Fedweek

Some work to carry out President Trump’s three recent executive orders on discipline, performance and bargaining is underway but much more lies ahead, OPM has said in a series of memos to agencies providing guidance on implementing the orders.

The three orders in sum seek to speed up and strengthen management’s hand in the disciplinary process; restrict official time, office space and equipment use by unions; limit the scope of bargaining; and encourage agencies to seek outside intervention, file complaints against unions and impose management’s bargaining proposals as policy under certain circumstances.

All three are under court challenge by federal unions, with an initial hearing set for July 25 on a request that the court temporarily block the orders. Numerous members of Congress—most, but not all of them Democrats—meanwhile have asked the administration to rescind the orders.

In its guidance, OPM said that the orders stand for the proposition that agencies “should recognize and reward good performers, while unacceptable performers should be separated if they do not improve. Misconduct should be dealt with promptly in the federal workforce.”

It stressed provisions of the orders stating that in general, agencies should: limit the written notice of adverse action for performance to 30 days; issue decisions on proposed removals for misconduct within 15 days of the end of the employee reply period; and use procedures primarily designed for misconduct cases, which place a lower burden of proof on management, in performance cases as well.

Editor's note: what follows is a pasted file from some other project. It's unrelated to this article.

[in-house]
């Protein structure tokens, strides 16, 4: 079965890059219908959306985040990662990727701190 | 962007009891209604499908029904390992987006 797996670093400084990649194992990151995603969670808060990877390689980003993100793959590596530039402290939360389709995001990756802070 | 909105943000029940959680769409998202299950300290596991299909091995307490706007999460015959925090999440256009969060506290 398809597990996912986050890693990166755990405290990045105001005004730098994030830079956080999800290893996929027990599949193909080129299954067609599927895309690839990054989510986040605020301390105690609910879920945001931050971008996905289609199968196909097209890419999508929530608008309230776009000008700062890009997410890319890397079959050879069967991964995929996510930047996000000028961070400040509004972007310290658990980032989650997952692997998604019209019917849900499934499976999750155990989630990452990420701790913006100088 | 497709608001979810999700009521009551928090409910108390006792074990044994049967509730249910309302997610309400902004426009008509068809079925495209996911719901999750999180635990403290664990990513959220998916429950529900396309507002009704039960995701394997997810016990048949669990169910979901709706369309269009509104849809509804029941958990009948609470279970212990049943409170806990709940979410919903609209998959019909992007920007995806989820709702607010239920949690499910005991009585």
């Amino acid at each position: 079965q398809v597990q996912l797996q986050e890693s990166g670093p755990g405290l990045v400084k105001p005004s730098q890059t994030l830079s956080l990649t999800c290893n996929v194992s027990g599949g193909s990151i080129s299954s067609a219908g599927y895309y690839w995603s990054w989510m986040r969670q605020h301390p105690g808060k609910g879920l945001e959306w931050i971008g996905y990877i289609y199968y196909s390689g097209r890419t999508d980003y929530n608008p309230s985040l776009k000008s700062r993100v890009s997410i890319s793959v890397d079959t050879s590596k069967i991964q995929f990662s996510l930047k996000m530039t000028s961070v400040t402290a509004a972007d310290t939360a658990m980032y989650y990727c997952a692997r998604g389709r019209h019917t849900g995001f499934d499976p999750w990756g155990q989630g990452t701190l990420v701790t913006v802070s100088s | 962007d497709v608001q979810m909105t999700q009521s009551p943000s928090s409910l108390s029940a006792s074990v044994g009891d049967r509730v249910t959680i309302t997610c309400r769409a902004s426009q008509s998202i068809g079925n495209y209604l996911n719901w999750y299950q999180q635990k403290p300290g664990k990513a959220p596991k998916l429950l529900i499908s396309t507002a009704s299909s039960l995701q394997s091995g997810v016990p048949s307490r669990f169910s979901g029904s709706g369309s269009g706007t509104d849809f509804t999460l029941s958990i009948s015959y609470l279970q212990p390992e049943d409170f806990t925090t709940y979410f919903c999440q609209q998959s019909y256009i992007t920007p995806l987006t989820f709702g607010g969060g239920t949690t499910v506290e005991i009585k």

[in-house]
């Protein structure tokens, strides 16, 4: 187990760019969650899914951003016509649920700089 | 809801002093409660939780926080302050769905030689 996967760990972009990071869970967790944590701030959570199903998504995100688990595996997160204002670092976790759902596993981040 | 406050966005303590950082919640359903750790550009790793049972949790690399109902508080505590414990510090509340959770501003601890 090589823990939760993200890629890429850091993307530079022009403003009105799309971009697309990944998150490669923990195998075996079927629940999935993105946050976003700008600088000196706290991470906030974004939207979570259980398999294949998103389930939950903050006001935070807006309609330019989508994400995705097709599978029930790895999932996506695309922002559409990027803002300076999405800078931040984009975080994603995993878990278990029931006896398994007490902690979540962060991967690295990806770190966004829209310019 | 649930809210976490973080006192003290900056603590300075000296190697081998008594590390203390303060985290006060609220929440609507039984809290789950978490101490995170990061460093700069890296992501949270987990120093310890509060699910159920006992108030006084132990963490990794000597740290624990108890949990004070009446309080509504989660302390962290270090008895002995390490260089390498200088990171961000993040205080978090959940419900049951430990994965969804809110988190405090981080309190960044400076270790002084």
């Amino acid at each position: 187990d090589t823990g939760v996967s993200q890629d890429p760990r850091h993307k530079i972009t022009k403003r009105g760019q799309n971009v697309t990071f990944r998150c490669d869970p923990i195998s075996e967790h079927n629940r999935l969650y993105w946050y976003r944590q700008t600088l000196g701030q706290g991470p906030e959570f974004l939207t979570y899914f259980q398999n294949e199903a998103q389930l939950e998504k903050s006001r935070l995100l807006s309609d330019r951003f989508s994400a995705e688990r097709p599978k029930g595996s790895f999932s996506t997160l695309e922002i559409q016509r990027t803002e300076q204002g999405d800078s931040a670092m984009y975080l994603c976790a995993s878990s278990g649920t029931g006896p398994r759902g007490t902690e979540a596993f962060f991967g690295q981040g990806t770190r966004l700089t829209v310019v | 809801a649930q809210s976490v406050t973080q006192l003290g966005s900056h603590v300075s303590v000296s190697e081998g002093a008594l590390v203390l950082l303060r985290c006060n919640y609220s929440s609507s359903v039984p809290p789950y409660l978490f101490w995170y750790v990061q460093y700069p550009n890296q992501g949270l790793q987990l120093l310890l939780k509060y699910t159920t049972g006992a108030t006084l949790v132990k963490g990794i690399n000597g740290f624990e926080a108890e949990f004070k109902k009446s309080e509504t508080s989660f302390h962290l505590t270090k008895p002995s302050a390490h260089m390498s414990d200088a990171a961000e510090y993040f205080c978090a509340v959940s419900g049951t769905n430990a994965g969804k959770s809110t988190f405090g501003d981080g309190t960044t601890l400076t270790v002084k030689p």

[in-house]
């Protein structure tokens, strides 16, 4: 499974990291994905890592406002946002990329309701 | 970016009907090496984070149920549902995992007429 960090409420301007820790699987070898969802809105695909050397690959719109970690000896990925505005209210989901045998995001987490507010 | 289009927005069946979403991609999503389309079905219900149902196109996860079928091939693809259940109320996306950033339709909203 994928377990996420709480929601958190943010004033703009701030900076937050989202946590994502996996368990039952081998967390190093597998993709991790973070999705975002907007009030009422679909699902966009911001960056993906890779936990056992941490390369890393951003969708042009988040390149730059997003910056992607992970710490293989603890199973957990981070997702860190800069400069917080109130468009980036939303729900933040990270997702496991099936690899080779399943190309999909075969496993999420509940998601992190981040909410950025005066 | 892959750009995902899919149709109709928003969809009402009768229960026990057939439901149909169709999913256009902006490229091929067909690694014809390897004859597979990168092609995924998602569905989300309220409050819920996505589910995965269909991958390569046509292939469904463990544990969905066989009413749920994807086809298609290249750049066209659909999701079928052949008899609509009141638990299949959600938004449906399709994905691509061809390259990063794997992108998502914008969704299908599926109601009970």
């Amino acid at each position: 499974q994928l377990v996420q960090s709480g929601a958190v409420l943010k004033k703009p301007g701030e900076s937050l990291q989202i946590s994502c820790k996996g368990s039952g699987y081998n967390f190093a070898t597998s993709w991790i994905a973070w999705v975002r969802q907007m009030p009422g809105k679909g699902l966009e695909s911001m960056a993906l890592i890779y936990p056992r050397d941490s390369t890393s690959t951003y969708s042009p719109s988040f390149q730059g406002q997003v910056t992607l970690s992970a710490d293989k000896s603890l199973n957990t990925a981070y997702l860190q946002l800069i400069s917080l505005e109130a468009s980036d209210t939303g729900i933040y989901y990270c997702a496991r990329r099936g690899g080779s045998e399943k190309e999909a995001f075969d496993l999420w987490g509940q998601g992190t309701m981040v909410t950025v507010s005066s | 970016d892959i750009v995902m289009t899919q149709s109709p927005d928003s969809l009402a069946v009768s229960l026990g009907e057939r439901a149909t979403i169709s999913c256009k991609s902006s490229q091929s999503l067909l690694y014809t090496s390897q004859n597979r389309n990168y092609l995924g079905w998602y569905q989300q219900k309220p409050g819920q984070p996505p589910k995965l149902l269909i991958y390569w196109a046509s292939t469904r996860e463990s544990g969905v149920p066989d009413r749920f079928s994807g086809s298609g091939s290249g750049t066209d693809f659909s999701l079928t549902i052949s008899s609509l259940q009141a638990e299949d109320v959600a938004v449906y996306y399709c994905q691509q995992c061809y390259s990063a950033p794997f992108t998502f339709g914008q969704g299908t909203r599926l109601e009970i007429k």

One of the orders required OPM to review existing civil service regulations and to start the process of changing them if they are contrary to the goals of the orders. “OPM has started this review process and will propose regulatory changes as appropriate,” one of the memos said, adding that agencies will be required to revise their own procedures to comply within 45 days of any final rules from OPM.

Further, agencies are to immediately start carrying out those principles in any areas where new OPM rules are not needed, and are to renegotiate “on the earliest practical date permitted by law” any contracts with contrary terms. Separately, several agencies already have informed unions that as of certain dates they will no longer have free use of office space and office equipment, per one of the orders.

OPM also has been told to better educate federal supervisors about “how to hold employees accountable for unacceptable performance or misconduct under any new rules issued by OPM,” one of the memos said. It added that the process will not begin until any new rules are issued, but in the meantime agencies are to follow existing policy to ensure that managers and HR staff “are appropriately trained on current rules.”